Alberto Guerra Naranjo
A black man walks through a field of cotton, humming, the stem between his teeth and the satchel on his back lending the scene a sort of calm and rhythmic cadence, while the Bedouin man in the desert, many miles away, takes a cell phone out of his pocket, dials a number and screams, ¡Mustafa! ¡Mustafa! This camel can't handle the weight, what do I do?, and the Russian policeman, with his namebrand suit, a pistol in his holster and a Humphrey Bogart smile flicked on his face, quickly kisses goodbye his wife and daughter at the breakfast table before skipping down the stairs just as the attendant at the secondhand bookstore on a street in London finally opens the door, dings the little bell and says, Darn lock is always freezing over, exhaling a breath of cold air and flipping over the Closed sign so that it reads Open in the middle of the ever crueler and ever more solitary winter, thinking to herself, Ay, what a cruel and solitary winter, without imagining that in the Caribbean a teenager in a sleeveless sweatshirt is on his skateboard and clinging to the back of a city bus to get to his girlfriend's house all the faster, while the convict riding the bus on the streets of another country rubs his hands together after they change out his cuffs, and none of the other convicts are watching him because nobody wants to watch him, though they know him from the sunrise screams always crying out of his mouth, and the small indigenous man, so high above sea level, watching over his four llamas in their new corral, spits out chewed-up coca leaf, settles a colorful cap onto his head and catches up to the group waiting for him, Atahualpa, Hurry up, one of them screams, We're going to La Paz, while the young woman on the third floor prefab apartment bathes herself with a pitcher of lukewarm water, thinking she'd better hurry to her English class because the bus won't wait around for her and meanwhile her soap keeps on slipping, My name is Sandra, repite, My name is Sandra, and an old Irish soccer fanatic, a four-hour leap across the time zones, according to the meridians, smacks five hundred hard euros onto the nightstand, knowing he's missing a good game but the forty-something Polish woman from the second floor has accepted his proposal, and she's a delight, by God, if you could only see her, and so it's best to put the money down and make her feel comfortable before she undresses during this kind of game, when from the church Nuestro Señor Cristo Rey a chorus of voices cry out ¡Hallelujah! ¡Hallelujah! and the lady in the last pew, reaching far from herself and closer to God, her uplifted hands and her moistening sex as if He Himself were possessing her, ¡Mustafa! ¡Mustafa! cries the Bedouin into his cell phone next to his camel now on the streets of New York City, Mustafa, tell me what I need to do, and the black man with the stem between his teeth and the pack on his back pokes his head out of a bar to look at him, It's the saxophone, yes, the force of the sax, it's gotta be the saxo, says the woman shivering on the skateboard and hanging onto the back of a bus to get wherever she's going all the faster, and the boy with the sleeveless sweatshirt closing the door of the London bookstore, flipping the sign to say Closed and marching out without a worry onto the snowy streets only to smack into the young woman freshly bathed with the pitcher of lukewarm water who doesn't care anymore about her English lessons because she's walking in step with thousands of indigenous people ready to overthrow the government, and seizing a slip of inattention, the convict jumps the guard, pushes him down and loses himself on the busy street just as the Russian policeman says, Jarachov, finally, I'm gonna get myself in the papers, and as he watches his target walk into an old Dublin building he unholsters his pistol and thinks of his wife and daughter eating breakfast, stamps out his smoke à la Bogie and raises the gun with both hands, and the Bedouin walks into the bar with an interesting proposal, the black man perks his ears when the Bedouin says, Hey man, interested in buying a camel? and the stem in his mouth jumps with his fear, It's the sax, the force of the saxo, the woman behind the bus, heaving, waiting for the light to change, Who could've known?, forty damn years in a bookstore without seeing the world, and now Yes, this is the world, she cries, sliding on the skateboard while a crowd applauds the Russian policeman about to kick in the door the convict just walked into, ¡Hallelujah! ¡Hallelujah! the choir belts from the church on 70th and 29th in Buena Vista and the cop peeks through a crack in the door and, Dear God, I can't believe it, an old Irish man is bucking on top of a forty-year-old lady who curses in a strange tongue as a crowd of indigenous raise their fists, ¡Down with the government! ¡Abajo with the government! and the Russian cop backs up against the wall, no longer wanting to get into the papers, he'd rather be a black man with a stem between his teeth, a Bedouin with a camel in New York, a crazy old lady skateboarding through the city, anything but the man kicking in a door a convict just walked through, but he's got to do it, it's his duty, he's a cop after all, what would his wife and daughter think if they caught wind of his fear?, and so he breathes deep, gathers his strength, and kicks—applause—the door bolting open and the entire theater rising to its feet, everyone, every last person in the crowd with tears in their eyes—applauding—even the members of the jury, even the family, the friends of the sax player, tilting his head back like he can't believe it, this is life, and an artist touches the very substance, touches the máximo itself, touches the very essence through her instrument and speaks to God and we are warned—applause—more and thundering applause, the artist, then, no other option, bending at the waist again, and again, It's your sax, someone from the audience shouts, The might of the saxo, and the sax rises again to the mouth and the notes ring out yet again and in our collective memory the Russian cop appears once again, both hands on the gun, ready to bust into the concert, Jarachov, he says to himself, I wasn't wrong, and on the bed he can see the old Irish man in his underwear trying to talk soccer, embarrassed at how poorly the game went with the Polish woman, a fanatic of Nuestro Señor Cristo Rey, ¡Hallelujah! ¡Hallelujah! he watches them with his sex completely wet now, the proof is in the pudding and the boy in the sleeveless sweatshirt raises his fingers to his nose and savors the smell, and the camel kneels to sleep in the corner, and the black man laughs with the Bedouin who punches another number into his cell phone while the indigenous man spits out a soaked ball of coca leaf and kisses the mouth of the young English student, and the convict, finally the convict appears, taking the offered glass of water from the Polish woman who, with her breasts bared to the air, stares at the gun, You have the right to remain silent, the cop says, anything you say or do can be held against you, just as the cries of the indigenous, ¡Abajo with the government! ¡Abajo with the gobierno! and the church fanatics from 70th and 29th cry ¡Hallelujah! ¡Hallelujah! which is confused with the applause from the theater, so the Polish woman can't hear the cop anymore, and the sax player, broken with emotion, tears in his eyes, bows his head and says, Thank you, Thank you so much, and then leaves for the dressing room.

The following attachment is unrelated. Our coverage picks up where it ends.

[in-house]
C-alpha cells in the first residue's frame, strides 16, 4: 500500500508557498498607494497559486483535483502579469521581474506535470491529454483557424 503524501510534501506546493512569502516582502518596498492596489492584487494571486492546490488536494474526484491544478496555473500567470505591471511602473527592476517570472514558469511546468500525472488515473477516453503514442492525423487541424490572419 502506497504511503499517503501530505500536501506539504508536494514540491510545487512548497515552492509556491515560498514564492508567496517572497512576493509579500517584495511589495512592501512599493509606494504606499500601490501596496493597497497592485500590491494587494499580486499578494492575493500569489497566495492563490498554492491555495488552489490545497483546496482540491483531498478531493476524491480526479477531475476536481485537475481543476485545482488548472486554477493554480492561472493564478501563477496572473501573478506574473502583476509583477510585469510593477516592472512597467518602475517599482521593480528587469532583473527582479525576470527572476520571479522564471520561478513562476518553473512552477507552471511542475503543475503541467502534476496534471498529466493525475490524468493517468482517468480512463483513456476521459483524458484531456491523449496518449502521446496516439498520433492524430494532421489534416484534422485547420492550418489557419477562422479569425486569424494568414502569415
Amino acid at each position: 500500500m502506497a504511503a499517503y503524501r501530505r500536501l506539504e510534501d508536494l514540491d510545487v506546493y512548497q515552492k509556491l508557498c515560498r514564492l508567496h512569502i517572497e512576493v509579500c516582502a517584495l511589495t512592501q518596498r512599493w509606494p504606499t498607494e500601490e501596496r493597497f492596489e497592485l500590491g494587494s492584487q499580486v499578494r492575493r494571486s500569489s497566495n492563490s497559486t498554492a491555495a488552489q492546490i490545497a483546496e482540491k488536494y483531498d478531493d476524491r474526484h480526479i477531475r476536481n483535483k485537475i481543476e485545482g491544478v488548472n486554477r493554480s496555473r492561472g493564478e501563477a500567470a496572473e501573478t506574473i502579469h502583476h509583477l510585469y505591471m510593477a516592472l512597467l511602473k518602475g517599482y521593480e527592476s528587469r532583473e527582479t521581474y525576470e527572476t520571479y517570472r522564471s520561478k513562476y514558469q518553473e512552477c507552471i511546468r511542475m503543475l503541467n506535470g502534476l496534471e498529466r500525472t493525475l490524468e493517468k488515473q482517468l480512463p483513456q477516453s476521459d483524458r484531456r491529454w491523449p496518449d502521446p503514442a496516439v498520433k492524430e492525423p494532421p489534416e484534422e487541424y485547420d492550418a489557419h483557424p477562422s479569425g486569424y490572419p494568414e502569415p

translated from the Spanish by John Washington